Paper No. 132-8
Presentation Time: 9:50 AM
SERPENTINITE AND CREEP ALONG THE RODGERS CREEK FAULT, NORTHERN CALIFORNIA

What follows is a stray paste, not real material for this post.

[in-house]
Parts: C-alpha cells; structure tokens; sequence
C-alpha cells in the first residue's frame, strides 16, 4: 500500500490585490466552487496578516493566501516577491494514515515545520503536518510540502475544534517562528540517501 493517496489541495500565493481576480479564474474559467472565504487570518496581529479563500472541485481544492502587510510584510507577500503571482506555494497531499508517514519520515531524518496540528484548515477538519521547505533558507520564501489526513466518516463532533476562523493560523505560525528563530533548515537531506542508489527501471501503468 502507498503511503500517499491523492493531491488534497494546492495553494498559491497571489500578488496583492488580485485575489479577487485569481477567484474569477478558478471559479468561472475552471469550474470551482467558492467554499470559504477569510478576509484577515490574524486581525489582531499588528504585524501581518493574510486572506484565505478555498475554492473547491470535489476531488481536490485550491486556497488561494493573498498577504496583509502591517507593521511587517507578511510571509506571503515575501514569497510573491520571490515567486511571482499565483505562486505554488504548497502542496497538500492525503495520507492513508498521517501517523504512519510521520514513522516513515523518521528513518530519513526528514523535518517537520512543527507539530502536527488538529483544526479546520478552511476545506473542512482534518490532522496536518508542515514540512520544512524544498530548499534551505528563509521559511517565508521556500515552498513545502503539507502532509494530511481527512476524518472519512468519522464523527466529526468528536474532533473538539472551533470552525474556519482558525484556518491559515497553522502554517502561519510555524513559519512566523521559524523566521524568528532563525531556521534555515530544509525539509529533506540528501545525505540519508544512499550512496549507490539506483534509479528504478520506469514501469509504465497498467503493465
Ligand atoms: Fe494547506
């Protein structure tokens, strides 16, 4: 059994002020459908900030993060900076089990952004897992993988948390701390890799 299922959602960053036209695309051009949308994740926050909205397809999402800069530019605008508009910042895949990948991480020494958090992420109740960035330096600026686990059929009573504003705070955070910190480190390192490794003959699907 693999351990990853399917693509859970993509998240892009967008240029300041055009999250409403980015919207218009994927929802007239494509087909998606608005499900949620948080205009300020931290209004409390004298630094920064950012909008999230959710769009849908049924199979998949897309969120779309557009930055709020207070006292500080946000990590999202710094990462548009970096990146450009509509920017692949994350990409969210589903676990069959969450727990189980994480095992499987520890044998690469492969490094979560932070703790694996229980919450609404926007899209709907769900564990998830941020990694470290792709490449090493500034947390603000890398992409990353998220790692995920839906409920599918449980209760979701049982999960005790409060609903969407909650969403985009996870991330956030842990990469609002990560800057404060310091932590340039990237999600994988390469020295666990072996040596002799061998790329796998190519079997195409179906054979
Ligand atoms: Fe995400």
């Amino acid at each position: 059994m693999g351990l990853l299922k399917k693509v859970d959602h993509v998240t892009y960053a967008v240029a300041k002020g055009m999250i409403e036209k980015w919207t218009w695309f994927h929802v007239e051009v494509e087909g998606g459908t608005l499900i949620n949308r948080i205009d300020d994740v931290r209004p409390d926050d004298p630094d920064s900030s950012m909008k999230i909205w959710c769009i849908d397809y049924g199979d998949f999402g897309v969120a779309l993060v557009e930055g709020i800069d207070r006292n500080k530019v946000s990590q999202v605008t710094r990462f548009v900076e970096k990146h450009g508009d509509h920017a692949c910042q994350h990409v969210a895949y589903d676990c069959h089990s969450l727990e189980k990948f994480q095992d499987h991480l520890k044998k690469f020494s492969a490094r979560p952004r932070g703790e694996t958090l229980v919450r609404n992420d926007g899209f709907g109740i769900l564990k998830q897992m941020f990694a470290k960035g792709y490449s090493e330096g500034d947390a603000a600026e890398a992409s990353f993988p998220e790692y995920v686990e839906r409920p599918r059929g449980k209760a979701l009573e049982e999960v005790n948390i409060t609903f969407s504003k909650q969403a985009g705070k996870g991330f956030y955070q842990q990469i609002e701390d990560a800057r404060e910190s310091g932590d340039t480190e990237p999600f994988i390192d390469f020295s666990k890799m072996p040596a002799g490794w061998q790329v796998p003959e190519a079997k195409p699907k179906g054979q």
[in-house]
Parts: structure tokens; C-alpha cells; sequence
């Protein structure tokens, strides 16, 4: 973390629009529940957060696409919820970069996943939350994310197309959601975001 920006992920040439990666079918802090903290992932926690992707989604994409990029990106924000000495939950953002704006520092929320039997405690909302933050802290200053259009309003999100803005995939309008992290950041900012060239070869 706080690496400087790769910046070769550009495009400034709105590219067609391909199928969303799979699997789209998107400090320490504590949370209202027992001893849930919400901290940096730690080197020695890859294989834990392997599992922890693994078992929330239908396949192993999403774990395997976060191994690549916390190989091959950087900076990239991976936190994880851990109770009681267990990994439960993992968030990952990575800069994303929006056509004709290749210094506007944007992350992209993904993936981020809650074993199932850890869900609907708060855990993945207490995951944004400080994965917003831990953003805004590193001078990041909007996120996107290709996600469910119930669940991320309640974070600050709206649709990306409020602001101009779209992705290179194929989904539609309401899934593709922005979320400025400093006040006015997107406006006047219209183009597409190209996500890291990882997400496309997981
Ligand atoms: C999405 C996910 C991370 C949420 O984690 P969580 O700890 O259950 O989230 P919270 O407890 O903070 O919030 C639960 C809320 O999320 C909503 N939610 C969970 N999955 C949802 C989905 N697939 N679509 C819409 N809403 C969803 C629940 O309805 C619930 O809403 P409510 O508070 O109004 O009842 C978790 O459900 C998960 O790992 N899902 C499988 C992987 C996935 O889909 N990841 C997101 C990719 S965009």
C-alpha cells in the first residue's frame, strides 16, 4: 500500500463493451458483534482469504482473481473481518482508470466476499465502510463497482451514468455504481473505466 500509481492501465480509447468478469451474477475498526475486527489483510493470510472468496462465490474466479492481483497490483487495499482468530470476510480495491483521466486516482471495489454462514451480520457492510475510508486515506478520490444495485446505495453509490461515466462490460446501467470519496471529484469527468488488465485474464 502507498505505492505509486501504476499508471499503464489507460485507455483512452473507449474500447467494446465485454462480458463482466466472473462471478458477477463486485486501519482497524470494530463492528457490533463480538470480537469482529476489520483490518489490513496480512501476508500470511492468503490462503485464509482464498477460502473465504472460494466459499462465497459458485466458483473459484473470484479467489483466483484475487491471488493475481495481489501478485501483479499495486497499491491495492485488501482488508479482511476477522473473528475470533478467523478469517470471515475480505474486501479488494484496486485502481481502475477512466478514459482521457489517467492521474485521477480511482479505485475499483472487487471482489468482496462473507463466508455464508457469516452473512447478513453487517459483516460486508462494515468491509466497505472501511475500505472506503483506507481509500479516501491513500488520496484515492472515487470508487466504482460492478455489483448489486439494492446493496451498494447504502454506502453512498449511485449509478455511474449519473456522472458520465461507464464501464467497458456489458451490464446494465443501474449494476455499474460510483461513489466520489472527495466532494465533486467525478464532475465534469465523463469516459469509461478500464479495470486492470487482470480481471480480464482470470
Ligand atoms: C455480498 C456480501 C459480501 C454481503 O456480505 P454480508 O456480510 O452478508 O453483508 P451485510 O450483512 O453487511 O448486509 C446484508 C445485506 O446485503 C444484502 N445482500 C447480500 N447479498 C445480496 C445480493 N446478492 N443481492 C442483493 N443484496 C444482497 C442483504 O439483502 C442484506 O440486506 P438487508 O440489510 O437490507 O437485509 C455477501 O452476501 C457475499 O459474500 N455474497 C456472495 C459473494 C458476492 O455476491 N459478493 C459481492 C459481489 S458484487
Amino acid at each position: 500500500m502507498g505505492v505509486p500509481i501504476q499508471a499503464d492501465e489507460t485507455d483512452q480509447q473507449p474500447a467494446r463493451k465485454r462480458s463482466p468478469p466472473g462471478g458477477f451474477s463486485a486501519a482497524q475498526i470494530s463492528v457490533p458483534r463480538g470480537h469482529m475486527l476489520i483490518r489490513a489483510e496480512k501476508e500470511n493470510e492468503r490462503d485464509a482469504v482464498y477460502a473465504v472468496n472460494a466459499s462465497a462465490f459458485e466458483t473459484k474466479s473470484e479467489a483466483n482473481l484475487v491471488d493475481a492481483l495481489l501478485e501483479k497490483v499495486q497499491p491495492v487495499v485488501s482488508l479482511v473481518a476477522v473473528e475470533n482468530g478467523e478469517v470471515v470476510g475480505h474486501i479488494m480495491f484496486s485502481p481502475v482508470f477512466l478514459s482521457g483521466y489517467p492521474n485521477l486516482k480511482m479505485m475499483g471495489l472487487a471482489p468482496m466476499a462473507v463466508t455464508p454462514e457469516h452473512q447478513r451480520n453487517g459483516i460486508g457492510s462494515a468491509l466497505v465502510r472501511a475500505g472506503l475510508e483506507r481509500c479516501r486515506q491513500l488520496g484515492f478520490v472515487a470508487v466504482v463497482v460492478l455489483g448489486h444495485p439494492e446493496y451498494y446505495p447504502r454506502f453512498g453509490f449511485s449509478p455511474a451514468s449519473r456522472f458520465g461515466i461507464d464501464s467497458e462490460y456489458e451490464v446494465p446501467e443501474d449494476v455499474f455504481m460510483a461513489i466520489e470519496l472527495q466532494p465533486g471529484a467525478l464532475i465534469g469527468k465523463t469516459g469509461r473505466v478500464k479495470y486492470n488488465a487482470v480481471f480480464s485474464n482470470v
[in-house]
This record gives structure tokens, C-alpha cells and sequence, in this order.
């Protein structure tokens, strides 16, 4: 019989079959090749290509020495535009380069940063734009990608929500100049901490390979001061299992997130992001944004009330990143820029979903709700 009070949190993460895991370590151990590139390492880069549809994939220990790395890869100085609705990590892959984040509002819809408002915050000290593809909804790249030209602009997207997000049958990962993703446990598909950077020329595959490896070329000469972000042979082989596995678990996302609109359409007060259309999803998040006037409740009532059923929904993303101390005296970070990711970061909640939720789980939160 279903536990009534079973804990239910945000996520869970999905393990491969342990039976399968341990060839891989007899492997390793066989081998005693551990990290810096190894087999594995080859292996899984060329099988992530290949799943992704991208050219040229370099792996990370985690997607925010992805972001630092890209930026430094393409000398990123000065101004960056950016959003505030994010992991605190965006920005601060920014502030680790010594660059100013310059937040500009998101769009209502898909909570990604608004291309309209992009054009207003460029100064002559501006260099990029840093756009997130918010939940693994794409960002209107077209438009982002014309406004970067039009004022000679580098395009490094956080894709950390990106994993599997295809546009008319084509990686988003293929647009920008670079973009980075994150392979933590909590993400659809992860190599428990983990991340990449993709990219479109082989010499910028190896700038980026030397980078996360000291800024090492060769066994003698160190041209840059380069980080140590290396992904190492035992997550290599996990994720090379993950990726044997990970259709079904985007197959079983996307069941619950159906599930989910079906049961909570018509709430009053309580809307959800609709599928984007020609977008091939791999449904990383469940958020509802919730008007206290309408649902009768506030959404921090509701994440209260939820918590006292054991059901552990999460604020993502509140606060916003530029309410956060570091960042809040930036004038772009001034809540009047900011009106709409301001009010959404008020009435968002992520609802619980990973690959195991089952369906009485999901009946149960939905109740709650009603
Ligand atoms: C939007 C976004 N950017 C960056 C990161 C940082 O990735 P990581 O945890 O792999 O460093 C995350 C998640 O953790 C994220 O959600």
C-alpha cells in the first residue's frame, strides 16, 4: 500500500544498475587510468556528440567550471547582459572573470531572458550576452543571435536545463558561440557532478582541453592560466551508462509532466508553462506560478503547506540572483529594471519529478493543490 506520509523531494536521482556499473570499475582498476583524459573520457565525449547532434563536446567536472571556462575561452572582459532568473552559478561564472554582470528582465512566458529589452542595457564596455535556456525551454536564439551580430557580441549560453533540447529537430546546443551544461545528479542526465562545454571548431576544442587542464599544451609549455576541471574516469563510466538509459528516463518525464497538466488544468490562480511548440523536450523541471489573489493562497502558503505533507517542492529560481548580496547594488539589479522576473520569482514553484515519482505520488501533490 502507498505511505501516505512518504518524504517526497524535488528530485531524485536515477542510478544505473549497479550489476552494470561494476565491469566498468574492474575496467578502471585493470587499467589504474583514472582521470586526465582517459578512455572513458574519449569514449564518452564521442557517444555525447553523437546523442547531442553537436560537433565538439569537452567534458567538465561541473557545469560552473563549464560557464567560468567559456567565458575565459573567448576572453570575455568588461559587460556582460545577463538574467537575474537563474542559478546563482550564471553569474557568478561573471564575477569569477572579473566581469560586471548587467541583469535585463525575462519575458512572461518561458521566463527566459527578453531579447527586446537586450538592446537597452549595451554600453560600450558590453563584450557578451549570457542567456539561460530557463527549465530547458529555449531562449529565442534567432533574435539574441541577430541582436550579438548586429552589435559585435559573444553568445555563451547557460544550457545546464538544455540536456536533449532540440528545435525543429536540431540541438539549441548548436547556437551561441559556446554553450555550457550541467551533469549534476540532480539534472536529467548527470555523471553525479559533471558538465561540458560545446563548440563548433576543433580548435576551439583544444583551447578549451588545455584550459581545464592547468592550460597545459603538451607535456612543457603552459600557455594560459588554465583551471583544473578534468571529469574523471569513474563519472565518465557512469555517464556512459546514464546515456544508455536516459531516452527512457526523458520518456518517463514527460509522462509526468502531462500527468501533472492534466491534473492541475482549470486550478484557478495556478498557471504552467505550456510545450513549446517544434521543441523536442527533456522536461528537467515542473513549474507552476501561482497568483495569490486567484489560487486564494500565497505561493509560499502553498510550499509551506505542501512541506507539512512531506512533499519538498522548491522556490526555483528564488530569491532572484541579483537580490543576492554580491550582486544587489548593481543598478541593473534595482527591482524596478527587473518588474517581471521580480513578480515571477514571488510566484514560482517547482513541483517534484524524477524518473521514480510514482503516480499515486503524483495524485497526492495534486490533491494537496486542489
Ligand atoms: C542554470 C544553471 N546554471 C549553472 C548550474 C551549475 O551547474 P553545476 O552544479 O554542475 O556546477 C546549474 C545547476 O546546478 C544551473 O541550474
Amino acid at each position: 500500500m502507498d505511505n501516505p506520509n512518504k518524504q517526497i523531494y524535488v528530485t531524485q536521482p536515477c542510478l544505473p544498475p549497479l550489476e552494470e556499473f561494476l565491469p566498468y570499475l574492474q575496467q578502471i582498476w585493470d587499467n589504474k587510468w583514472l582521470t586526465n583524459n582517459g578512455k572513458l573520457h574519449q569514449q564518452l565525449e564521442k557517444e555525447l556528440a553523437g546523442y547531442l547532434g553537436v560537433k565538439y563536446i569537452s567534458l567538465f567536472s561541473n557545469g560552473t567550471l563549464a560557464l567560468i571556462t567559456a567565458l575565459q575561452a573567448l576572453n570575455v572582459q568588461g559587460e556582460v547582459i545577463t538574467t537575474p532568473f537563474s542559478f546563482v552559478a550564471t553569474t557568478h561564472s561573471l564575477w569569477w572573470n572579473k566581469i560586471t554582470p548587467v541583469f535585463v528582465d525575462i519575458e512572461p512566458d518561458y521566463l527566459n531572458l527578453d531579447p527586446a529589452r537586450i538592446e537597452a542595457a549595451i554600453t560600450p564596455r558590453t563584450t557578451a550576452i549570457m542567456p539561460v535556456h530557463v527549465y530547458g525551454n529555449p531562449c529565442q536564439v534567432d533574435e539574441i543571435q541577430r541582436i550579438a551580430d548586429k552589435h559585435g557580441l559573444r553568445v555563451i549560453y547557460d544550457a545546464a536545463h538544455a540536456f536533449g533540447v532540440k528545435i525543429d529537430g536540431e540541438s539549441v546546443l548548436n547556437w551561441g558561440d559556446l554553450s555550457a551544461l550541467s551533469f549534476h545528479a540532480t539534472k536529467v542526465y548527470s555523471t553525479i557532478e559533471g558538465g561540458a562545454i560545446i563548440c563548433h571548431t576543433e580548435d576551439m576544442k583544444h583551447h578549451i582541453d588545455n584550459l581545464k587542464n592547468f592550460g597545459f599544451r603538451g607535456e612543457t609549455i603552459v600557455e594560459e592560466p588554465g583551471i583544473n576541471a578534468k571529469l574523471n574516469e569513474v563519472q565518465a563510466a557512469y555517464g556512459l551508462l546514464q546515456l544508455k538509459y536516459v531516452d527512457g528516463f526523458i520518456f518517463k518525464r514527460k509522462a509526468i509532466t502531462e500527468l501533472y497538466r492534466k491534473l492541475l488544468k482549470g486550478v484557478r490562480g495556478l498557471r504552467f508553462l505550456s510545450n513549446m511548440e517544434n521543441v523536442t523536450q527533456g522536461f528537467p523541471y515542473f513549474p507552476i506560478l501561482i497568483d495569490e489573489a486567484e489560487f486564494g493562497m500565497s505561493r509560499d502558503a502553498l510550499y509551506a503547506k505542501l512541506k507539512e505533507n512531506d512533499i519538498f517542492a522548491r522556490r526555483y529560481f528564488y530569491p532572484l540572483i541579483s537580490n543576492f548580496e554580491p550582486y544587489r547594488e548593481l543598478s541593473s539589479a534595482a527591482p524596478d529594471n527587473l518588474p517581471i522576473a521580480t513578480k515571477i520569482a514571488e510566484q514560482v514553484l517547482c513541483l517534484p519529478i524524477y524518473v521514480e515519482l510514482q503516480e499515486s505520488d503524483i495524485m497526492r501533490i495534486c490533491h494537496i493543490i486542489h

A direct link between serpentinite and fault creep has been demonstrated in recent years along the central creeping section of the San Andreas Fault (SAF) and a creeping segment of the Bartlett Springs Fault (BSF) in northern California. Serpentinite from deep sources is tectonically entrained into both creeping faults, and the contrast in chemistry between the ultramafic and crustal wall rocks promotes weakening and stable shear (creep) of the serpentinite through solution-transfer-creep and, eventually, reaction-weakening processes. We have now initiated work along the Rodgers Creek Fault (RCF) to determine if serpentinite also explains the distribution of creep along that fault. The right-lateral RCF is a major strand of the SAF system north of San Francisco Bay, and its deep slip rate is estimated at 10-11 mm/yr (Prescott et al., 2001; Xu et al., 2018). The northern half of the ~70-km long fault is partially creeping at spatially varying rates up to 6 mm/yr. Exposures of serpentinite within the fault have been identified at three locations. Two of these are situated near the northern end of the creeping section NW of Healdsburg, while the third is close to its southern limit near Taylor Mountain, ~4 km southeast of Santa Rosa. All three serpentinite localities are directly above recently identified repeating earthquakes (Shakibay Senobari and Funning, 2019; also Xu et al., 2018, for the Taylor Mountain site), which are considered to denote creep at depth within a fault. The RCF repeating earthquakes occur at depths as great as 7 km. Preliminary study of the two northerly serpentinite bodies shows that both contain the high-temperature serpentine mineral, antigorite. Their chrome spinel compositions suggest an origin similar to that of the Coast Range ophiolite, as was also found for the BSF and SAF creeping segments. Future work will explore whether the serpentinite outcropping along the RCF was entrained into the fault from an ~7-km deep ophiolite source.